Words like country, nation, state, and even nation-state are used to define social, cultural and political relationships in the United States and around the world. There are many defining characteristics that allow countries and groups of countries to understand each other, and in some cases, for unions. The purpose of this essay is to briefly discuss nations, states, and nation states, how the United States constitutes a nation state, and the European Union. A nation is a union of people who share social similarities such as language, beliefs, culture, possibly religion, and values. A state is defined by laws and politics, uniting people by geography, population, and government. The modern nation-state is more of a combination of nation and state and is defined as “a single or multiple nationalities joined together in a formal political union” (What is a Nation-State, N.D.). Basically, a nation-state makes the general regulations for large decisions such as what language the general population will speak, what form of currency will be accepted, and what type of government and law system will be used. It is easy to describe nations, states, and nation states when discussing the United States; however, identifying each of them in other countries can help truly define each of the terms. An example of another nation is England, Puerto Rico, and Hong Kong. Examples of other states include Afghanistan, Australia and The Bahamas. Finally, some other nation-states include France, Egypt, Germany, and Japan. United States fits the criteria of and functions as a modern nation-state because it is a fixed territory, utilizes sovereignty, and the people share a common culture. Having a fixed territory- the geographically defined area that makes up the United States, makes it a State. Sovereignty, which means dominion, power, control, self-government also constitutes the United States status of a State. Finally, sharing a common culture, including language and lifestyle, makes...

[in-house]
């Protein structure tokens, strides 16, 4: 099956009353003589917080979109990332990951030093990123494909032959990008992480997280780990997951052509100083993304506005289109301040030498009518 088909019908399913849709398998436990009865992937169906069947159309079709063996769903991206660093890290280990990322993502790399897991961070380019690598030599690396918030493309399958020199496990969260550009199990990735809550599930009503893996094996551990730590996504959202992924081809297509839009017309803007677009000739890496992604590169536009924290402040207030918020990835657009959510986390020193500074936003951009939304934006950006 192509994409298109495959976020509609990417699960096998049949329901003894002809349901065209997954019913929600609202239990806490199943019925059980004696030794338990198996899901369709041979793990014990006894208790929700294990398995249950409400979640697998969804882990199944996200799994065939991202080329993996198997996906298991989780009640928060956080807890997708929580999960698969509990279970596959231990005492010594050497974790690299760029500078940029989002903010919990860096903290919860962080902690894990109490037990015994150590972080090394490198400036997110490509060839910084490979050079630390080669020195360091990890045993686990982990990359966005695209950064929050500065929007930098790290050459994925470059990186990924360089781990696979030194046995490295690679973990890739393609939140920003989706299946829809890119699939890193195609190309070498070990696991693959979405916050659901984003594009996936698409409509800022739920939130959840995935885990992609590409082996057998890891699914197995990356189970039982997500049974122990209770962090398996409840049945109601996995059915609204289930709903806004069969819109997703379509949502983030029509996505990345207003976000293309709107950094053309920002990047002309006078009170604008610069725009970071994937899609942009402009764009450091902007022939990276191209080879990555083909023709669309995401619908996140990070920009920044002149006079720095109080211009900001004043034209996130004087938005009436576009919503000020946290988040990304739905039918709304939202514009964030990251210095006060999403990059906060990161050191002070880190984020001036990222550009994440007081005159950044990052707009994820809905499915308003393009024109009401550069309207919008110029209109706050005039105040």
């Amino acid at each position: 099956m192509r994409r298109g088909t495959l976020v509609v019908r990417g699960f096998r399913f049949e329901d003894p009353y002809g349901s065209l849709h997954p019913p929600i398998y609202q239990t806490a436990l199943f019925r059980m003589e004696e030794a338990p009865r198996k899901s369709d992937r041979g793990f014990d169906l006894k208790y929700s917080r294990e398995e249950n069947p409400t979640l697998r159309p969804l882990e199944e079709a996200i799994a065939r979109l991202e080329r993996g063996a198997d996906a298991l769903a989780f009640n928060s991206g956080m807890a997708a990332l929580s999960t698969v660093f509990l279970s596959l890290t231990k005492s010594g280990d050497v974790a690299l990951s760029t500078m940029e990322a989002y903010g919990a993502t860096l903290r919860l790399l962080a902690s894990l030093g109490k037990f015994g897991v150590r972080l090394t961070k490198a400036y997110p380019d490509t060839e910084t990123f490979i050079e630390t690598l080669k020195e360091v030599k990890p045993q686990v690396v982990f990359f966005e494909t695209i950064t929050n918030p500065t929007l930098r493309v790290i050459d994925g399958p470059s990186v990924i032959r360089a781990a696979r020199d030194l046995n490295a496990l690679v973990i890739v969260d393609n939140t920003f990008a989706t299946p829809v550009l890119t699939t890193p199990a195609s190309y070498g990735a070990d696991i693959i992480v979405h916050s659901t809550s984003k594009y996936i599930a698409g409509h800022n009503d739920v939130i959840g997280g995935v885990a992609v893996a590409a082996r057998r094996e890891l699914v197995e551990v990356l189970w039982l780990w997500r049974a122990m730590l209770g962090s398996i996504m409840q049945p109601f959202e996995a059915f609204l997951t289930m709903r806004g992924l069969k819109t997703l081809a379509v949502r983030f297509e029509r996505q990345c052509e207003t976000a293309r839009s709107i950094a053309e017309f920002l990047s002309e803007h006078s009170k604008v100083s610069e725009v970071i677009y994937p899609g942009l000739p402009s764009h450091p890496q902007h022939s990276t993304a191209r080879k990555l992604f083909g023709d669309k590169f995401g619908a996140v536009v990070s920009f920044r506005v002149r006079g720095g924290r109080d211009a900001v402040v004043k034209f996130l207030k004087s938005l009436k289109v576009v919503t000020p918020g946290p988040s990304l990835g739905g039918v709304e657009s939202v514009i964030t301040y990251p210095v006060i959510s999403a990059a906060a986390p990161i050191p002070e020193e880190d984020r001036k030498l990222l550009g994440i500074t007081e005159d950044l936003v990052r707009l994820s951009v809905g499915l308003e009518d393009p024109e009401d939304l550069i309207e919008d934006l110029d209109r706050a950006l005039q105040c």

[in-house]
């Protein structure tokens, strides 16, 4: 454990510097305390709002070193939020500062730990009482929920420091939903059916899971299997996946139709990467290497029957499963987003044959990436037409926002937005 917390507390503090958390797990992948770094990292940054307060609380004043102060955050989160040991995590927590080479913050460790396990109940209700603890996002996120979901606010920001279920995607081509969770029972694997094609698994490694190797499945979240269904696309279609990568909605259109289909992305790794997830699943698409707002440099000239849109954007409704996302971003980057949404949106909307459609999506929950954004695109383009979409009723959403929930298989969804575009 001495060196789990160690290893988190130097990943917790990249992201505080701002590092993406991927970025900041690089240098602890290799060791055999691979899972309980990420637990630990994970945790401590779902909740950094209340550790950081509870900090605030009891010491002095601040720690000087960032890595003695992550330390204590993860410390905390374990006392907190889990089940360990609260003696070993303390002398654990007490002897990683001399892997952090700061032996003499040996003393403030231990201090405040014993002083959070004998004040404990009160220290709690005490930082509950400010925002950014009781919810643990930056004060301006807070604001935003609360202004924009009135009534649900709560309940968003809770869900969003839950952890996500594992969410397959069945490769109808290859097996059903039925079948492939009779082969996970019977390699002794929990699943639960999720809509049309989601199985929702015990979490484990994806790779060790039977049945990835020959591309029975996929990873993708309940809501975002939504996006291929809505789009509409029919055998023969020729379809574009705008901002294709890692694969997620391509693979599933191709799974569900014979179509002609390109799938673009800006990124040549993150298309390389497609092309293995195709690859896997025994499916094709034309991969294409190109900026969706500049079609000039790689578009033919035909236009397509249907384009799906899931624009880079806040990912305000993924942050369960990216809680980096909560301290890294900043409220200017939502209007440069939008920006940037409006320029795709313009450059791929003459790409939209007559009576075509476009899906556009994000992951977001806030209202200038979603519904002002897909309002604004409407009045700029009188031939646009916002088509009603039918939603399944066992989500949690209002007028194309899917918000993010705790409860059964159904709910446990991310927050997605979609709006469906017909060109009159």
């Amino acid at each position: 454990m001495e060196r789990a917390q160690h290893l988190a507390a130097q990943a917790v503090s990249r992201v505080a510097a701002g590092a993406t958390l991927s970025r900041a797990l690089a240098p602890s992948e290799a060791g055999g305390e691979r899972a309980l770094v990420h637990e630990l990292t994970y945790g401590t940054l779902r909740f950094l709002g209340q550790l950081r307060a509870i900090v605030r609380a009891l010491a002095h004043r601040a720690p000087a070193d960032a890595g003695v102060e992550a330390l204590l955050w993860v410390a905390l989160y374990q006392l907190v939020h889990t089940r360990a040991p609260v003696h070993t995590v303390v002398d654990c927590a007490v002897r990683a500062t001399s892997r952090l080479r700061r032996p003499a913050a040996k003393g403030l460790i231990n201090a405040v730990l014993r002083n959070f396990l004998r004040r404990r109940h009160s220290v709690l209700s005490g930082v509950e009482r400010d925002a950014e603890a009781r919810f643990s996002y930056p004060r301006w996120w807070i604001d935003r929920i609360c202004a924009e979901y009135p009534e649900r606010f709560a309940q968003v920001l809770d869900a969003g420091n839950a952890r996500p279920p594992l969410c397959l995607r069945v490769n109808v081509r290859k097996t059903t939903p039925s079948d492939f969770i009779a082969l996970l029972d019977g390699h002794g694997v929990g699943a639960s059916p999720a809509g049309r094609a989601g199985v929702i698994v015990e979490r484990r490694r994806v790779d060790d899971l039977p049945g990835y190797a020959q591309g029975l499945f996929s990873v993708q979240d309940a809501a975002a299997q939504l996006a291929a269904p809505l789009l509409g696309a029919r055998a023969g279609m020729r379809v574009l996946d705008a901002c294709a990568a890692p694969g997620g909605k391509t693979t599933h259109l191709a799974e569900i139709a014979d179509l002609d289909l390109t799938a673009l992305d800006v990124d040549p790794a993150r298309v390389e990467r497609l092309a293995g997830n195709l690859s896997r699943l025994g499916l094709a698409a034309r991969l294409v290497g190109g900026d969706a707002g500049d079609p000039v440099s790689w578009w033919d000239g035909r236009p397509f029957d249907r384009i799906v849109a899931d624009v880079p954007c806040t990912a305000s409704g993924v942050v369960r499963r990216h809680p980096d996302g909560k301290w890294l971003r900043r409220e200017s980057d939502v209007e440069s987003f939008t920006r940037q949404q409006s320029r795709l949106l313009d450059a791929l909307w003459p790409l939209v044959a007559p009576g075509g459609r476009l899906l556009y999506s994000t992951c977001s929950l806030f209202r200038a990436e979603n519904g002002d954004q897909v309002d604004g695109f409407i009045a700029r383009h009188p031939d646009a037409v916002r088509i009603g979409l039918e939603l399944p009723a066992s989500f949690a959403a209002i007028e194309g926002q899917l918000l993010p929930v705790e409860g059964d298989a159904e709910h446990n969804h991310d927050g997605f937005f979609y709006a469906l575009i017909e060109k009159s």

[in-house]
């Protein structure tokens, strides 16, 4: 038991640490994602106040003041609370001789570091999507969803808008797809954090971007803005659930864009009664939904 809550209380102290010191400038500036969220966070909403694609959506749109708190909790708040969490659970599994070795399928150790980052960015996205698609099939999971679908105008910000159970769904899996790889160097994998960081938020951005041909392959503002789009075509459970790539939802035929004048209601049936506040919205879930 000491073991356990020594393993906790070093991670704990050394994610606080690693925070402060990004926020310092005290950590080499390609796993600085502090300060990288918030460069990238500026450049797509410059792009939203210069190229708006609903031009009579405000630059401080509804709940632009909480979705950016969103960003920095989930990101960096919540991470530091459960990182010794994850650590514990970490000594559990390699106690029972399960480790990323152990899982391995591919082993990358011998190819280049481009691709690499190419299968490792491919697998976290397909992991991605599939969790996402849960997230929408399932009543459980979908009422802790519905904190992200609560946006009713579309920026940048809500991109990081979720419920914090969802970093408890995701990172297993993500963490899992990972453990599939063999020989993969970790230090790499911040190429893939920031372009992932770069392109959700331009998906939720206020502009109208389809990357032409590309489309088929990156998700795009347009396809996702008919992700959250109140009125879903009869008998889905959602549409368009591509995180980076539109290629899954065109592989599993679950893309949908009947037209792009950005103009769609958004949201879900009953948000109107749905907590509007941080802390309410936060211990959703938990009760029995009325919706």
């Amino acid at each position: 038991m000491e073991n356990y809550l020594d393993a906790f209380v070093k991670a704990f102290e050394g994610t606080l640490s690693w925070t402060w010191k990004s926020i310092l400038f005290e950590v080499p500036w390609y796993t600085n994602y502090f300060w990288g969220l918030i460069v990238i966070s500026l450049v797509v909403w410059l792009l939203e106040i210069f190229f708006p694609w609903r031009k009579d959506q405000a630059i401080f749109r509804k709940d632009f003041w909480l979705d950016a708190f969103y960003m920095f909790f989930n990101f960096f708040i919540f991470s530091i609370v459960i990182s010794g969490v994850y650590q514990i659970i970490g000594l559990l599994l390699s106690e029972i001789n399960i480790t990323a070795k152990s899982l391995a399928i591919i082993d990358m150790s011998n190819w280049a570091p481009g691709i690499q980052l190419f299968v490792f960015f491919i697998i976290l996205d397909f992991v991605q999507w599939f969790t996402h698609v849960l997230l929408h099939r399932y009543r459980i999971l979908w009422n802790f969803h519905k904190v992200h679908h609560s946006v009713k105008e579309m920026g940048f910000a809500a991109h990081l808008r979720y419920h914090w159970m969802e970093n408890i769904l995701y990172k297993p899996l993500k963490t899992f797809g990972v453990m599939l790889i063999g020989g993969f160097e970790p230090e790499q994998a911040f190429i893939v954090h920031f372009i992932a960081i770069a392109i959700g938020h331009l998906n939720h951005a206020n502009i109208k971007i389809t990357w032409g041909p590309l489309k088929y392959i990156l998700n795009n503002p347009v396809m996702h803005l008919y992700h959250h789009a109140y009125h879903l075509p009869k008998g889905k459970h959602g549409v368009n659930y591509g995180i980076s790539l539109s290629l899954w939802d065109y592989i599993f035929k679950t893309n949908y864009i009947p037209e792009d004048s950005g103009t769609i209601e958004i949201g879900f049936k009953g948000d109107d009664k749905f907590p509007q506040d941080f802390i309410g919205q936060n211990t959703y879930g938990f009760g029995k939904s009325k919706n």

Cited: What is a Nation State (N.D.) Retrieved from
Foreign Policy (N.D.) Retrieved from http://www.whitehouse.gov/issues/foreign-policy
The History of the European Union (N.D.) Retrieved from
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